What good is a AAA rating if there are no consequences for those ratings being inaccurate? Isn't this one of the major reasons the MBSs and CDOs caused the leverage meltdown? People were relying on the ratings of the securities in the traunches to decide which were safer and which were riskier and those ratings ended up being mostly meaningless. The idea that we should go back to the ratings system that enabled the securities meltdown is insane, ie doing the same thing and expecting different results. What is rmg's, sbj2's, or msoja's solutions for fixing the bond ratings agencies? All I hear is whining about the current law.

Posted by: srw3 | July 22, 2010 12:30 PM | Report abuse

Justin84::"Rating agencies used to be paid by lenders who wanted to have securities they were going to purchase rated. There was a strong incentive for the agencies not to screw up."

They were and are paid by the issuers, not the investors. Also, the business was effectively a cartel of S&P/Moodys/Fitch long before the NRSRO rules came into being.

Posted by: tomjf | July 22, 2010 1:19 PM | Report abuse

You know, every time safety regulations are imposed, the industry in question whines and bleats about "hurting growth". But really, what kind of "growth" is being hurt?

The unregulated market posts nice profits, as long as it lasts. And then it crashes.

Posted by: rick_desper | July 22, 2010 1:32 PM | Report abuse

"There are always unintended consequences, but the ratings agencies taking their ball and going home is an easy one to solve....That is the reason the ratings agencies sucked so badly. Their cash flow is dependent on their clients (the people with bonds to be rated) being happy not on the accuracy of their ratings because the buyers of bonds don't pay their bills, the issuers do."

Srw3, I agree. There are several ratings agencies which have basically been granted cartel privileges as Nationally Recognized Statistical Rating Organizations.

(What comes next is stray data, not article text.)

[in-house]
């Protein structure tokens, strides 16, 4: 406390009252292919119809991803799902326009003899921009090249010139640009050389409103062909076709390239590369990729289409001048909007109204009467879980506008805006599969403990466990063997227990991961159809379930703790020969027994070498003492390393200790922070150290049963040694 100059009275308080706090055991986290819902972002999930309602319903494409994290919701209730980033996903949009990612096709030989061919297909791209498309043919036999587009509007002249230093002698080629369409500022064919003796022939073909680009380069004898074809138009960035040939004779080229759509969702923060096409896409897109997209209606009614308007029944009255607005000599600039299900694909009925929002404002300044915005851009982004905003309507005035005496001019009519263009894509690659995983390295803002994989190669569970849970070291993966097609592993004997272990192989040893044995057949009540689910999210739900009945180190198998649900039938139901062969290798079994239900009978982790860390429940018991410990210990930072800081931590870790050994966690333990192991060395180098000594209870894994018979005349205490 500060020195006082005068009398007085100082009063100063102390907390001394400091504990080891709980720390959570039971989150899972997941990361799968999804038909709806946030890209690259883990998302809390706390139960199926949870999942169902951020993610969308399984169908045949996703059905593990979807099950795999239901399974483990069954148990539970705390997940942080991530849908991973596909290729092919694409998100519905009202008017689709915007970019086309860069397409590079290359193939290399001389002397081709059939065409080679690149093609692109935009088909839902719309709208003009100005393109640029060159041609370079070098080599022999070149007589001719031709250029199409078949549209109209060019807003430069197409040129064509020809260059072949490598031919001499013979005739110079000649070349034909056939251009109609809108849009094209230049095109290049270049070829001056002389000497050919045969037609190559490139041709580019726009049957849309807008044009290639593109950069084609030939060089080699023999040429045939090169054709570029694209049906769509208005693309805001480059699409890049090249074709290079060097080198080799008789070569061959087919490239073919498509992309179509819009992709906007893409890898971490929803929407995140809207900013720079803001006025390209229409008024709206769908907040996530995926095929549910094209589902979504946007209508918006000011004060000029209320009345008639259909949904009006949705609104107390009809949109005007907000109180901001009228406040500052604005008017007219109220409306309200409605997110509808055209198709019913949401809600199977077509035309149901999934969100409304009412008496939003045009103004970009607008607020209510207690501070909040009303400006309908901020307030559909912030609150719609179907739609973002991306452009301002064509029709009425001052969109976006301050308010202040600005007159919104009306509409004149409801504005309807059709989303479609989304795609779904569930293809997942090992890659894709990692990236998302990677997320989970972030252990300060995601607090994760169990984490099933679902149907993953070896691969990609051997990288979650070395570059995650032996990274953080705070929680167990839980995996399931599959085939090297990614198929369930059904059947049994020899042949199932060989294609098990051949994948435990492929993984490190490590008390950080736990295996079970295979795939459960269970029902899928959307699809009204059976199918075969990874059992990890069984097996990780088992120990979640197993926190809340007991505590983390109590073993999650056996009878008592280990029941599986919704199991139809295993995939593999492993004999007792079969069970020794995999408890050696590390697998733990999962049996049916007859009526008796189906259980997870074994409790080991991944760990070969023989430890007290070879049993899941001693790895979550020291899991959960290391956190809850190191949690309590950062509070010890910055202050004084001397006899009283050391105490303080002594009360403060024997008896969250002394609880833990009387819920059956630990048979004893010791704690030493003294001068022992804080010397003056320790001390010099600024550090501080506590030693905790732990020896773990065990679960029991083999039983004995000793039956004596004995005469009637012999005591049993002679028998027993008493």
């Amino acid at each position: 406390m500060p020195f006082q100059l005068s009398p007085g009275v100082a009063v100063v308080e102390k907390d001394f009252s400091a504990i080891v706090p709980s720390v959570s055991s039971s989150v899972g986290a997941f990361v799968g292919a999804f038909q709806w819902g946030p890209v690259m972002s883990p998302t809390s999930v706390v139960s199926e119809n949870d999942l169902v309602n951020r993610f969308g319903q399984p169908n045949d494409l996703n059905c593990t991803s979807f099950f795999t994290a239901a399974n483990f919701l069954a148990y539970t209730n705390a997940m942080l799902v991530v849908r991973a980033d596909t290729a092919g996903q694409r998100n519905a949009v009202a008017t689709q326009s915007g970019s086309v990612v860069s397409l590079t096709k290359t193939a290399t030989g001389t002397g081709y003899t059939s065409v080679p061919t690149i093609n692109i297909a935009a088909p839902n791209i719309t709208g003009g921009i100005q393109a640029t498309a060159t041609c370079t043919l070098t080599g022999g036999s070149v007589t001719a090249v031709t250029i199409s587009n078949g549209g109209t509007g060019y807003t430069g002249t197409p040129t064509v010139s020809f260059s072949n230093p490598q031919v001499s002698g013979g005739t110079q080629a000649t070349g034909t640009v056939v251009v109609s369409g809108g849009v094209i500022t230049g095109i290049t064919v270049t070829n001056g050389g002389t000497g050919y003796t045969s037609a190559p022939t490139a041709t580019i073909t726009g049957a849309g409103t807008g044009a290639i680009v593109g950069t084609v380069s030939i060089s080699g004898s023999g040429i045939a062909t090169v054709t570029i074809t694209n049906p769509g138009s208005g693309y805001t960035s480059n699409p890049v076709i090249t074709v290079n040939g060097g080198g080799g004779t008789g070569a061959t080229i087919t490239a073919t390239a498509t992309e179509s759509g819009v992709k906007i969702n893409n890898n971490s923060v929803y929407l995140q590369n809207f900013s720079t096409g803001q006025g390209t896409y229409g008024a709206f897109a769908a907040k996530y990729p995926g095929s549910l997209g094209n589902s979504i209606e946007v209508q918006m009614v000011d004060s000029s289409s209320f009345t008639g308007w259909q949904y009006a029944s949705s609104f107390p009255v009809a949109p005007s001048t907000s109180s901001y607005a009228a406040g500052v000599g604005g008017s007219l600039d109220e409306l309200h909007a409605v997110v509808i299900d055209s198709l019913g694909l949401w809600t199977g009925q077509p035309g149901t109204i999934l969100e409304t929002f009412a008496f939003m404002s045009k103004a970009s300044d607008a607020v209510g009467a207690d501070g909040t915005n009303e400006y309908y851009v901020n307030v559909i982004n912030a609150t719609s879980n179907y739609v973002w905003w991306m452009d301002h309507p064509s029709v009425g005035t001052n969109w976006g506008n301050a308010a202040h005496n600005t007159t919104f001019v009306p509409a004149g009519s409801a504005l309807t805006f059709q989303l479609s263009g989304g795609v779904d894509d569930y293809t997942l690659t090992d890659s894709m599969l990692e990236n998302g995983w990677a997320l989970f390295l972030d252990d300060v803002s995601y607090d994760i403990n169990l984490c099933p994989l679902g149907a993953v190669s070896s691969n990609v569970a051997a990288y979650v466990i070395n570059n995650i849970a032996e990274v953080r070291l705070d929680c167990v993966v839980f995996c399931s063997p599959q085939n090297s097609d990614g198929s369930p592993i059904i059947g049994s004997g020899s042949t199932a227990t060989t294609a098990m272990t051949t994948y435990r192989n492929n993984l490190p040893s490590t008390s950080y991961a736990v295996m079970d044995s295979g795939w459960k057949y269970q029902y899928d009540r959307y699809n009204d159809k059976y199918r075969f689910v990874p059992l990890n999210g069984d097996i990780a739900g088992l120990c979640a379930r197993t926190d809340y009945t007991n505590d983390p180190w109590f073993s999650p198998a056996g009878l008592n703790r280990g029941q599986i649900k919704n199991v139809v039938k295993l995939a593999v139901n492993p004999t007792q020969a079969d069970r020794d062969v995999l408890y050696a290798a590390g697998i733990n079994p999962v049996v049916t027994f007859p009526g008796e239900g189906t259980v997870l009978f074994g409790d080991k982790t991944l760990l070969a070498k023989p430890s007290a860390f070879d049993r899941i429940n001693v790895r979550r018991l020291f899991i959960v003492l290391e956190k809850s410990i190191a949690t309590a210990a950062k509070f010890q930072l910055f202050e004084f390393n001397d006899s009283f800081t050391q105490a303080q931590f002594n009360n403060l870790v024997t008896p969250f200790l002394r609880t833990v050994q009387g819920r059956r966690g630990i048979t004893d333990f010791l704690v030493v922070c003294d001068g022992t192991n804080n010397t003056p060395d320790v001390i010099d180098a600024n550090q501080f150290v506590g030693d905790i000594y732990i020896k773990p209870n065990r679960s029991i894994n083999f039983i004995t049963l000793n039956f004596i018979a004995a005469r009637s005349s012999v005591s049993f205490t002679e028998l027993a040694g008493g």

Eliminate the cartel, and don't make ratings mandatory.

Let buyers of securities ask to have those securities rated if they are willing to pay for it. If buyers are screwed (either by fraud or incompetence) the raters who screwed them will suffer accordingly and close their doors. Also, if ratings aren't mandatory an agency can issue 'unable to rate' as a rating which would have been valuable information a few years ago.

Then again, a firm like Moody's might have still gone hog wild with AAA designations under free market conditions, but it wouldn't be threatened with the harsh punishment of "slower growth" per dpurp's comment - it would have outright failed.

"The free market cannot magically ferret out cheaters and thieves... And, as for ratings being nothing but opinions, I'll be happy when I see that tagline: "Moody's. Nothing but opinions."

Dpurp, the freemarket isn't magic, but it is far harsher when it finds cheaters and thieves. The government finds cheaters and thieves and threatens to cut the growth rate of their business. Maybe a token fine or fee. The free market sues cheaters for fraud and denies business to the incompetent.

By the way, I think you'll find this link quite entertaining:

http://www.bloomberg.com/apps/news?pid=newsarchive&sid=aQzRB3sWOivE